Speaker of the House Nancy Pelosi and her fellow Democrats today announced introduction of the Save the Internet Act, legislation that would repeal the Federal Communications Commission’s 2017 Restoring Internet Freedom order and replace the 2017 order with the Commission’s 2015 Open Internet order. Speaker Pelosi’s rationale for replacing the 2017 order with the 2015 order includes:
- Lowering costs and increasing choice for consumers;
- Giving entrepreneurs a level playing field on which to compete;
- Helping bring broadband to every corner of the country; and
- Ensuring American innovation and entrepreneurialism can continue to be the envy of the world.
From a banking and trade perspective, the rationale offered by the Democrats for repealing the current set of net neutrality rules at the Commission sounds good. Lowering the cost for accessing an information trading platform provides the benefit of reducing information discovery costs. Bringing broadband to every corner does increase the chances of network effects taking hold where the value of a network increases as more traders use it. As network effects increase, more data traders and content providers will be encouraged to carve out more niches on the internet and provide data consumers more options for content sources.
But what was blatant from an economics perspective was the total lack of discussion in the bill itself about how an advanced communications infrastructure underpins the economy; its role as part of a three-layered infrastructure that has supported the exchange of value since the earliest days of trade between small communities. At issue here is, in terms of trade, does the Save the Internet Act facilitate trade? My answer is no and the failure is due in large put to a number of mistakes driven more by politics than economics.
Mistake: Believing the Internet is About Democracy. It is Not.
The classic argument from the Democrats is that a free and open internet is great for American democracy; that gateway keepers such as AT&T, Comcast, and Verizon should not be allowed to prevent citizens from expressing themselves via broadband. But is accessing content via a communications technology the same as expressing thought via voice, graphics, and text over that medium?
I can buy and read a newspaper but it is not the same as sending letters to the editor or leaving comments online. If democracy is about expression, then there are plenty of examples where expression is limited in the private sector, and we should not forget that core providers, such as AT&T and Verizon, and edge providers, such as Facebook and Netflix, are private companies providing the data collection, data distribution, and data access that creates value on the internet.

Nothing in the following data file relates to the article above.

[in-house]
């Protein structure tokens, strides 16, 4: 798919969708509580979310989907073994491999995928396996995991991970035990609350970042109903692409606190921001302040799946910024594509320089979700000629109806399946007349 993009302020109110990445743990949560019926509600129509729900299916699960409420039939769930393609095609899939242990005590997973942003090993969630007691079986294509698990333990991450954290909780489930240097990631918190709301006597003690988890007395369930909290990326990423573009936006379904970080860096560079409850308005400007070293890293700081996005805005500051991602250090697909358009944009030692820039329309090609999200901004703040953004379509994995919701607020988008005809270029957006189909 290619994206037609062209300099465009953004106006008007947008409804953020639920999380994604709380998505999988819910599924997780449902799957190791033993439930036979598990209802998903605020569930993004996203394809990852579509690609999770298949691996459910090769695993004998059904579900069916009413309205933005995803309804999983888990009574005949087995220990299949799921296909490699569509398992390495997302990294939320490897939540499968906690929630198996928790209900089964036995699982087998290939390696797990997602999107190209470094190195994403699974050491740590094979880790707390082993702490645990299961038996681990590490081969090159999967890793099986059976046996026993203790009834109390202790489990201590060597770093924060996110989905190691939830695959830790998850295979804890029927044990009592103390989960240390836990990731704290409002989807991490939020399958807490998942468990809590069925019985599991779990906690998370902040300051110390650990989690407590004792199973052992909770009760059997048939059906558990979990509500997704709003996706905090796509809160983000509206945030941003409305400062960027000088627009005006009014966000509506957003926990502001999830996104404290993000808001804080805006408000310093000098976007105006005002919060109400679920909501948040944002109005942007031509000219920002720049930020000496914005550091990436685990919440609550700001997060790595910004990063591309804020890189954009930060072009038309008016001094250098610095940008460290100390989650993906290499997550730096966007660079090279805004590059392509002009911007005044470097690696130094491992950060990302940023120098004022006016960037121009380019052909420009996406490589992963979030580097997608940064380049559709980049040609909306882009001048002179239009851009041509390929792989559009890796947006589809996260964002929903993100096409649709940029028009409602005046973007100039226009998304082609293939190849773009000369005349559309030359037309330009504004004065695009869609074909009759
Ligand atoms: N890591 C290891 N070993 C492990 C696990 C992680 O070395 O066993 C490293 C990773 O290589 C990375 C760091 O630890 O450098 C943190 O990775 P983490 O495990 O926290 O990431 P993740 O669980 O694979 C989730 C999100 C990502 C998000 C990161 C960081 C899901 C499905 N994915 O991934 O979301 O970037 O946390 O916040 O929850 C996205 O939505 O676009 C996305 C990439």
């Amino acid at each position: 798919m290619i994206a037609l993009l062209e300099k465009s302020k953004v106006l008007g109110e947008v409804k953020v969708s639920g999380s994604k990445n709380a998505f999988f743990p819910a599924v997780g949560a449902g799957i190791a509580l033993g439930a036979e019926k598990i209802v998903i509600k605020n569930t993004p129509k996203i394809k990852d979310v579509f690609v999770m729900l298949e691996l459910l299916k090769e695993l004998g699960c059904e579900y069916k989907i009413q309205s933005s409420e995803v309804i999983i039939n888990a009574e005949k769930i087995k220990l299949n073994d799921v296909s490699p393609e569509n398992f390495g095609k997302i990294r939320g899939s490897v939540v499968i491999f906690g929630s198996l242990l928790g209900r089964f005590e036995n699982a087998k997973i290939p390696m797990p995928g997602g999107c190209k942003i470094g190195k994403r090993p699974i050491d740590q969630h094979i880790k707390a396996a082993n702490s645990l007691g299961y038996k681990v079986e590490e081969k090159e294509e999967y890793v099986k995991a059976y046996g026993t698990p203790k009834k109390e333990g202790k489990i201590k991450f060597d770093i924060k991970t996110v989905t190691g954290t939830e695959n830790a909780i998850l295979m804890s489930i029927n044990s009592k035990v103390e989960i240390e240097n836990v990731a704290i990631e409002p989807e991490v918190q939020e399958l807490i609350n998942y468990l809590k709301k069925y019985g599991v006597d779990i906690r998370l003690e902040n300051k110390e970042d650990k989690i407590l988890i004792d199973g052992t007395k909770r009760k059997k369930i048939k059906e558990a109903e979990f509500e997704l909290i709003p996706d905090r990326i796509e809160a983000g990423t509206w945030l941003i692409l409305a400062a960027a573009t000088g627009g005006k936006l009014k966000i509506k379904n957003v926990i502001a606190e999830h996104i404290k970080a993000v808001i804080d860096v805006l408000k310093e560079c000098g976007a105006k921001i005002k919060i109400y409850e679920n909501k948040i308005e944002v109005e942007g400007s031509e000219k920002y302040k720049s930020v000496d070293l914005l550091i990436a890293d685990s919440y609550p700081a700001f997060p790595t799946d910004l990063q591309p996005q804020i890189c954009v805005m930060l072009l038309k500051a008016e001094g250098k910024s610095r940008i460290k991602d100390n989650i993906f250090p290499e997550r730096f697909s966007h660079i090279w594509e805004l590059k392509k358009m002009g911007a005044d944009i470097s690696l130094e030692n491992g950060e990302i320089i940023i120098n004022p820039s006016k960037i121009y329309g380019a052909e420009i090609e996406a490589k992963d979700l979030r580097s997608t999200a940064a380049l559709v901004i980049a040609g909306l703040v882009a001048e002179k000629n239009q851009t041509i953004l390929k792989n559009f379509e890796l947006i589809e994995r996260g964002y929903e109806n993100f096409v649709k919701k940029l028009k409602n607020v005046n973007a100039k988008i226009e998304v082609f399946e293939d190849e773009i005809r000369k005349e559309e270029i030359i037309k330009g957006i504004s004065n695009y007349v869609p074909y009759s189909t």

Could Americans in their zeal for unfettered access to the internet as a digital medium for exchanging value and communications be conflating corporate power with government power? Building on the earlier point, democracy is about the relationship between citizens and government. Democracy is about the limits citizen and government agree to.
Democracy recognizes, at least in theory, that the State has a resources advantage that can be used to oppress the individual, thus preventing her from trading for and consuming resources necessary for daily survival. This imbalance in power is why democracy, again in theory, allows the citizen to express herself in the ballot box by choosing the representatives that are supposed to keep government at bay.
Unless core and edge providers have some agency relationship with government that puts them in a position to bring down the power of government on the citizenry, then corporation is in no position to stifle democracy.
Mistake: Congress Does Not Understand the Relationship Between Corporation and Government.
Corporations are not chartered by governments (state or federal) to protect consumer rights. Corporations are expected by government to create taxable events. They are expected to hire labor and apply capital in order to extract and process resources in such a way that they become deliverable for end use consumption. Both wages paid to labor and purchases are taxed in order to fill government coffers. To maximize taxable events, corporations must come up with more revenue streams or innovate the packaging and sales of product in order to create additional demand.
In the case of broadband access providers, they see an information services market that they would like to play in so that they can increase shareholder wealth. Competing with Facebook and Google allows these companies to create additional revenue streams that can be used not only to increase their shareholders’ wealth but, as mentioned above, generate taxes that go into government coffers. In short, government shoots itself in the foot by disallowing broadband access providers to not enter the content market.
The Democrats’ two-page legislation will not bring any improvement to a communications infrastructure that provides support for trade and commerce in the United States. It keeps broadband access providers out of the information markets, eliminating incentives for broadband access providers to expand their service offerings.